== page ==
Technology, Infrastructure and Cloud Focused.

Father of 3 lovely children, geek, infrastructure expert, technical architect and all round technologist.

BLOG SERIES – MY EXPERIENCE WITH THE FIRST MIMECAST IMPLEMENTATION PART 2

So in this series I wanted to document my journey and experience with setting up (or migrating) a Mimecast Unified Messaging Platform.  Part 1 gave an introduction into what Mimecast offered, the benefits of their cloud solution and the superb service you get guiding you though this process.

Although this guide deals with the configuration and interaction with Office 365 (where our hosted Exchange environment is located) the process is similar to an Enterprise wide deployment.  A useful tip here could be to setup a test Domain, add this to your existing email environment and just test the process on this test domain for a reduced risk migration.

I am wrapping up 2 stages within the Mimecast process here (Stage 2 – Account configuration and Stage 3 – Outbound Routing), but the summary of this is below:

Step 1 (Admin users):

Mimecast Login Pahe

Mimecast Login Screen


After you receive your “Super Administrator” (this is the account that has full access to every feature within the Mimecast Admin console) details from Mimecast it is recommended to first setup a series of users with the access you require. 

  1. Log into your Mimecast portal and first review the default roles.
  2. Next Click on the “Roles” tab to display the built-in roles.
  3. Roles are predefined permission levels that Mimecast has provisioned – you can create your own but for this example we have setup another Super Admin.
  4. To select a role just click on that with the mouse, here you select the “Add user to role” function and select your required user.

    Mimecast Default Roles

    Mimecast Roles

  5. If the user is not listed you may need to manually add the user to your console – Directories – Internal – Click Domain Name and select “New Address”.
  6. Test you can login within the newly created account.
  7. Next have a play with setting up with a dummy or test user account and move them into the different roles.  Later on down the line we will be looking at giving our Service Desk login rights to track messages etc..

Step 2 (Configure Routing):

Next comes the interesting phase, here we are going to ensure that all our emails leaving our organisation are routed into the Mimecast cloud.  In our example our message flow is detailed below (sorry did not have the time to do this in Visio so used my friend – Cacoo):

Check our mimecast network diagram

Office 365 and Mimecast diagram

Last year we decided to move our Exchange 2007 servers over to Office 365 instead of carrying out an upgraded.  We only have around 10 users so this makes perfect since, therefore these steps are designed for Office 365 environments, although similar if you host on-premise (just remove and adapt where needed):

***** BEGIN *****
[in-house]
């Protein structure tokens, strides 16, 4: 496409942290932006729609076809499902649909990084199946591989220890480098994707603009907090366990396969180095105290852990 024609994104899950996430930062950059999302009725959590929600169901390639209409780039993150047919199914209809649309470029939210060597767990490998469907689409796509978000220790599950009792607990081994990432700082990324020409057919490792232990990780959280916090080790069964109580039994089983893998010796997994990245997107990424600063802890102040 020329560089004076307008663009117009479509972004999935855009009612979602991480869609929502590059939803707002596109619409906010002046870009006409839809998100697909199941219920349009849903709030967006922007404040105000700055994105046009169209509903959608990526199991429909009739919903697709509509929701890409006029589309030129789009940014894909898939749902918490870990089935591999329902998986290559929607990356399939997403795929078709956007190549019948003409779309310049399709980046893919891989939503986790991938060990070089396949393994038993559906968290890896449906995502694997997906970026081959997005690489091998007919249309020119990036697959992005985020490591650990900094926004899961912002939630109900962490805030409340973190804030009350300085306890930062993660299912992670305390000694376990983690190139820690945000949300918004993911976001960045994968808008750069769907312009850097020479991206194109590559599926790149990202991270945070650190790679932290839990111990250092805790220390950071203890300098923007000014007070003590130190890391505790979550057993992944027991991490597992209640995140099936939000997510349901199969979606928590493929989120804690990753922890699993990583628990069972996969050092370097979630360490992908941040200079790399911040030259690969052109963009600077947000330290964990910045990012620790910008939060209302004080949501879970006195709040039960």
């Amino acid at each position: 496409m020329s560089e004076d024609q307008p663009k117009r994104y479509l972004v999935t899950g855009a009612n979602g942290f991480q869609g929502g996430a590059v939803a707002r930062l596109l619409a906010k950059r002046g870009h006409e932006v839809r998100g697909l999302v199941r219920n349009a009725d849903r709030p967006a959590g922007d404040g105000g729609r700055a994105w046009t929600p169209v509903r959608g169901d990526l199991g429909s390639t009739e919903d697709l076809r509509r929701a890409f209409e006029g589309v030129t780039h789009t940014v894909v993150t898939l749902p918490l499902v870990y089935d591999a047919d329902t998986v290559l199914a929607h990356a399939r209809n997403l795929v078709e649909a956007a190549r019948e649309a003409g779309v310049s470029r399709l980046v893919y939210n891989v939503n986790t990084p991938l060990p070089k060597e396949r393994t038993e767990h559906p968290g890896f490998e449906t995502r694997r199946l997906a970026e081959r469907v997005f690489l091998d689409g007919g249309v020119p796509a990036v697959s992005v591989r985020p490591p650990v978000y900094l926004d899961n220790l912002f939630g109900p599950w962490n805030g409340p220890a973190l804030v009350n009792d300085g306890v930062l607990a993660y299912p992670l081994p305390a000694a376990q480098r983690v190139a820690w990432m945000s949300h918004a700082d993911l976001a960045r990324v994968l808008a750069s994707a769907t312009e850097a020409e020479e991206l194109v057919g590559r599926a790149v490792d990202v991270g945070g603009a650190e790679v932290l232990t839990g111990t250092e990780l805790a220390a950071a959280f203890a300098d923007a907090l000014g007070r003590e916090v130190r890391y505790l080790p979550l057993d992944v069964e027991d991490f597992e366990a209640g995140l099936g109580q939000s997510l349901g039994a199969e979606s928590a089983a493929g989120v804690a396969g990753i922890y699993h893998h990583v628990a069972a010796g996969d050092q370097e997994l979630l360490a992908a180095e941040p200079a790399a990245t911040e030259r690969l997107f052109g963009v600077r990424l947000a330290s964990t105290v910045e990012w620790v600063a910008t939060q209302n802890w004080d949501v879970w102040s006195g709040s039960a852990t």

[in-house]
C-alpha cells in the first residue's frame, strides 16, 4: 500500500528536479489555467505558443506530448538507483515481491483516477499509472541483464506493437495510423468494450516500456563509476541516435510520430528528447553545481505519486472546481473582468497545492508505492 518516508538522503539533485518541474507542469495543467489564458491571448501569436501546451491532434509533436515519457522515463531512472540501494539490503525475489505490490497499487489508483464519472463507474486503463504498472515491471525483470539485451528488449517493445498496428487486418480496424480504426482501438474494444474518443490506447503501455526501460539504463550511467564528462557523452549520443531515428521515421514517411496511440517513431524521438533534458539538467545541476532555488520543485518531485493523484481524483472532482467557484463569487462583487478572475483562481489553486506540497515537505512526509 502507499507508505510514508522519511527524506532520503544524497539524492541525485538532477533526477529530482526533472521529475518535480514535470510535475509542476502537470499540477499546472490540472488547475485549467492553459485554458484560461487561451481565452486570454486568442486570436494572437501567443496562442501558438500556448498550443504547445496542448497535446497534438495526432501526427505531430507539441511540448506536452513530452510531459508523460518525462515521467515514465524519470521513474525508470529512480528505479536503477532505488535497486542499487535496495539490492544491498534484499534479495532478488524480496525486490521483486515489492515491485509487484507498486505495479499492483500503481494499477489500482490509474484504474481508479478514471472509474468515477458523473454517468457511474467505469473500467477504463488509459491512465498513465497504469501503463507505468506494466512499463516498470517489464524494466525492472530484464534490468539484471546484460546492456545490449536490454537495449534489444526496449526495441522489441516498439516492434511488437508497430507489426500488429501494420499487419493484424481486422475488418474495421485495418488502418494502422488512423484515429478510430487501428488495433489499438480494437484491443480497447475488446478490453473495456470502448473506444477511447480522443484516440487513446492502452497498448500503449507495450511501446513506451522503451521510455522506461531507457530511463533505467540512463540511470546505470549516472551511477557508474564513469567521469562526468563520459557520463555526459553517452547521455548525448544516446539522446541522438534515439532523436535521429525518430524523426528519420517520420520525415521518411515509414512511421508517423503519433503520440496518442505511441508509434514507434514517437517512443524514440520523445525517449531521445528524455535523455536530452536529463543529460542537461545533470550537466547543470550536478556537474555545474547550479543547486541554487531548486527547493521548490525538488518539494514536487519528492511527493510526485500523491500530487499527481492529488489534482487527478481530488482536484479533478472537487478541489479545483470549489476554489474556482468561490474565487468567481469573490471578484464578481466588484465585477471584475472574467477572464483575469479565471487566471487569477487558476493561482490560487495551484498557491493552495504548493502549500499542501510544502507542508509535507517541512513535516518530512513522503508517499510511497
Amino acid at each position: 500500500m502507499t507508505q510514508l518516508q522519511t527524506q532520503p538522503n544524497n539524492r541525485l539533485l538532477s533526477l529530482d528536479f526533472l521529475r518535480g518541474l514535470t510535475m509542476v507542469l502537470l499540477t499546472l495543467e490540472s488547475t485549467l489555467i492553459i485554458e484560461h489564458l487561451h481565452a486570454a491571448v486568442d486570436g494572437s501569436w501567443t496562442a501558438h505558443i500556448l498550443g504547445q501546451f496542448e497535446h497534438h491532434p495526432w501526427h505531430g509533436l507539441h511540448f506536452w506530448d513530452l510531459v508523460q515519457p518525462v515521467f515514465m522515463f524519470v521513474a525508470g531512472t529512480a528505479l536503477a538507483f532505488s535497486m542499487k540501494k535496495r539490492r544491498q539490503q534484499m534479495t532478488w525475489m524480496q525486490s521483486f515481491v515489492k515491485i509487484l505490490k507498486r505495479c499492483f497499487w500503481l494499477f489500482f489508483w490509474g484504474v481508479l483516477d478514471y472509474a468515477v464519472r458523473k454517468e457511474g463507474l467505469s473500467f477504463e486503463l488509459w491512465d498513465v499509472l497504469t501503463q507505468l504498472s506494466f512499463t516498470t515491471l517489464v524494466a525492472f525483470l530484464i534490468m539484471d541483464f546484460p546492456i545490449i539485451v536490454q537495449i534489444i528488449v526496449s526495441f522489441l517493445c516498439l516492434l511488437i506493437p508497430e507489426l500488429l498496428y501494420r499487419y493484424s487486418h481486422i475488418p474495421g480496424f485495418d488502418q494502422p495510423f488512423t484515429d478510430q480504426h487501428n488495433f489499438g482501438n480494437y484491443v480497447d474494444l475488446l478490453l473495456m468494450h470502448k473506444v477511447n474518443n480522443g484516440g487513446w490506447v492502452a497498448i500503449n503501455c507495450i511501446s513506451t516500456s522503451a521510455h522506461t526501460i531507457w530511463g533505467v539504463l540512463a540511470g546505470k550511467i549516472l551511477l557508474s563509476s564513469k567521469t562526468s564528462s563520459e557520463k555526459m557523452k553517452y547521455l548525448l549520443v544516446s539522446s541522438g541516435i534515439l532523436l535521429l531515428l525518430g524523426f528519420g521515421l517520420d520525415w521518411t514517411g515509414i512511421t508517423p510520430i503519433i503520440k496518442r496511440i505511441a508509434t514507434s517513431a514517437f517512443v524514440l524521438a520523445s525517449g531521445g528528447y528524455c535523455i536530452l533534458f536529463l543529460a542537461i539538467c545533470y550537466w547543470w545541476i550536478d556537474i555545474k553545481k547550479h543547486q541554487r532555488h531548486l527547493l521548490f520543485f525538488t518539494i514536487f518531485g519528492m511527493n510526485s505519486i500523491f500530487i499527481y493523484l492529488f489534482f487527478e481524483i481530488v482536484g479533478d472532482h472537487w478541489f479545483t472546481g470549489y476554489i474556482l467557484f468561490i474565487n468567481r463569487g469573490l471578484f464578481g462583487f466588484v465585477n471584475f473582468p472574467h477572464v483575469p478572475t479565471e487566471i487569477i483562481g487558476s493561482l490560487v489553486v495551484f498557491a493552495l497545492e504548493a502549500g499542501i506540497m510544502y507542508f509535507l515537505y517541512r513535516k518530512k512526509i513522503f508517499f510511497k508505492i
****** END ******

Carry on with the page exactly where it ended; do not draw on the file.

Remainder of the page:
1. Ensure ALL your domains are registered with Mimecast before proceeding, if you have any issues then please contact Mimecast Support.
  2. Add the Mimecast MX records into your DNS zone at the highest priority (i.e. if you records are currently set to a preference of 10, then select the Mimecast preference to 100) – this will allow time for the records propagate and then help in the next few steps.
  3. If you use SPF records then ensure the following is setup (of course these may change so check with Mimecast support, however these are correct as of this post):  v=spf1 ip4:135.196.24.192/28 ip4:213.235.63.64/26 ip4:94.185.240.0/24 ip4:212.2.3.128/26 ip4:94.185.244.0/24 ip4:195.130.217.0/24 ip4:91.220.42.0/24 ~all
  4. Configure an Outbound connector in conjunction with the Mimecast KB article – http://www.mimecast.com/mc/kb/Mimecast/KBID10601.htm
  5. Notify Mimecast for them to monitor the outbound emails – these are used for Mimecast to configure a “TO” whitelist.
  6. Thats it….!!! – See so simple…
  7. I would recommend keeping this in place for 2 weeks.
Stay tuned for part 3.

 

Mimecast release Mimecast Services for Outlook MSO v4 beta

As you know I am working on a blog series to document an implementation of the top class unified cloud messaging services, part 1 is here.  Looking over a training session today I discovered the next release of MSO (Mimecast Services for Outlook) this is the client side agent that seamlessly intergrates into Outlook to provide and extend the functionality of the service.

Over 10 months ago I posted a feature here http://community.mimecast.com/mimecast/topics/mimecast_encrpytion_outlook_plug_in to request a feature where the end users can select to encrypt the email message.  WELL what can I say but THANK YOU and as always Mimecast exceed this by adding 5 options:-

mimecast secure

  • Default Route – This is the default value, and results in emails being delivered as configured in the Administration Console
  • Best Route – Uses TLS encryption (if available), otherwise will deliver the message via Closed Circuit Messaging (CCM).
  • Encryption Not Required – Will attempt to deliver using TLS, but is not available will deliver the message via clear-text SMTP
  • Encrypt Connection – Enforces TLS encryption from the Mimecast servers to all recipient servers. If a given recipient server cannot perform TLS, then the message is not delivered, and the sender is notified.
  • Closed-Circuit Message – The email is held on the Mimecast platform, and a notification message is sent to external recipients informing them an email is available in the Mimecast portal. Recipients are then required to log into the Mimecast portal to read their messages. This prevents any sensitive emails from traversing the Internet.

To cover my other favourites are:

  • Stationary picker.
  • Document conversion.

Now to check out the additional excellent functionality please see the Mimecast Knowledge Base:-

http://www.mimecast.com/knowledgebase/

Well done Mimecast.